SAGAPONACK, NY— The word “farmhouse” most often conjures up images of a cozy house, complete with wraparound porch, surrounded by lush green acreage. However, a farmhouse in the Hamptons – New York’s famed community located on the south fork of Long Island – is a bit removed from that idea.
In fact, the 1860 Sagaponack farmhouse that was chosen by Hamptons Cottages & Gardens (HC&G) magazine to serve as its latest Idea House is a 6,300-sq.-ft. home. While the original home, formerly owned by From Here to Eternity author James Jones, was comprised of 3,000 square feet of farmhouse standards, the new 3,300-sq.-ft. addition added a modern flair.
Each Idea House presented by HC&G showcases the latest in eco-friendly building and luxury design techniques in a luxury setting. The home showcased this year is a true representation of that idea.
“When people visit the Idea House, they’re not just walking through pretty rooms,” comments Kyle Timothy Blood of Kyle Timothy Home LLC, located in New York, NY and East Hampton, NY. “They’re walking through a home from which they can take away ideas for their own homes.”
Blood, who acted as the HC&G Idea House design director for the entire home, chose the color palette for the home to create flow. “The family concept for the home was a fortyish couple with twins who had inherited the property and wanted to keep the old farmhouse but expand it with a more modern addition,” he offers. “And, of course, they wanted to build as green as possible.”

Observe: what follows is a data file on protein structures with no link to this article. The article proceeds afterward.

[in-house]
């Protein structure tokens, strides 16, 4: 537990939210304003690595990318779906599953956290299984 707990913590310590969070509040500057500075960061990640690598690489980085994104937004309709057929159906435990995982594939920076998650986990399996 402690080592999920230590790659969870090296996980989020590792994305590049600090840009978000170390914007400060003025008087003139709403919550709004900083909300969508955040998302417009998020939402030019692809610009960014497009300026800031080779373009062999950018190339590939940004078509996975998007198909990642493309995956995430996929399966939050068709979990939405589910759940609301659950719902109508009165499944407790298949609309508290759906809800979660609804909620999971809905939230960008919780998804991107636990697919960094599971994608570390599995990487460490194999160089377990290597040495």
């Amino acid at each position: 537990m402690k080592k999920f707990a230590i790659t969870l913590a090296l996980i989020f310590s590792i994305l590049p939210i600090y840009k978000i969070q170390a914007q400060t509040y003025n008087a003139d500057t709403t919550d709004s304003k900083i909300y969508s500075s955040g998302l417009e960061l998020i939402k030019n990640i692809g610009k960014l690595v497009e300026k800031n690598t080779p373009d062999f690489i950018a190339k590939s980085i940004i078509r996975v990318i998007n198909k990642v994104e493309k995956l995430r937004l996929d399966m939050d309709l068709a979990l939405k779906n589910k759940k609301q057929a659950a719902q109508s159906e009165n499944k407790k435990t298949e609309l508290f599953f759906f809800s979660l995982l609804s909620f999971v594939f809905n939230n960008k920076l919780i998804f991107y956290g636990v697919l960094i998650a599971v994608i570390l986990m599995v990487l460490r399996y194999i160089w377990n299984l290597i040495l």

While being green was important to the construction and overall design of the home, those involved in the project had to also consider the upscale area and the needs of the clients. “People in the Hamptons like their conveniences,” stresses Blood. “And being green doesn’t mean you have to be crunchy granola. You can still have your luxuries.”
And the kitchen in this home is filled with those luxuries, including streamlined cabinets from Boffi and state-of-the-art appliances from Gaggenau. Located in the new addition just off of the original portion of the home, the kitchen was open to an expansive space that included a casual dining area and family room enclosed in glass. A large patio was adjacent.
Blood worked on the kitchen with several people, notably HC&G editorial director Barbara Dixon, project manager Flavio Espinoza, Boffi Kitchen’s Antonio Marinoni and Vanessa Trost of Gaggenau.
While the design is modern and upscale, there are distinctive touches that nod to the original farmhouse design. For example, a small prep area in the kitchen is set against the home’s original outer wall. That wall is covered in cedar shingles that are based on those used on the original home. Staghorn ferns are mounted to the shingles to play up the green aspect and bring the outdoors in.
The Warmth of Wood
Along the back wall behind the island, a small wall of glass yields to a long stretch of 7'-tall walnut wood-paneled cabinets with metal pulls from Boffi’s LT Kitchen system. Four of the cabinets serve as pantries, while another four conceal two 24" refrigerators, a 24" freezer and a 24" wine storage unit with a 100-plus-bottle capacity – all from Gaggenau.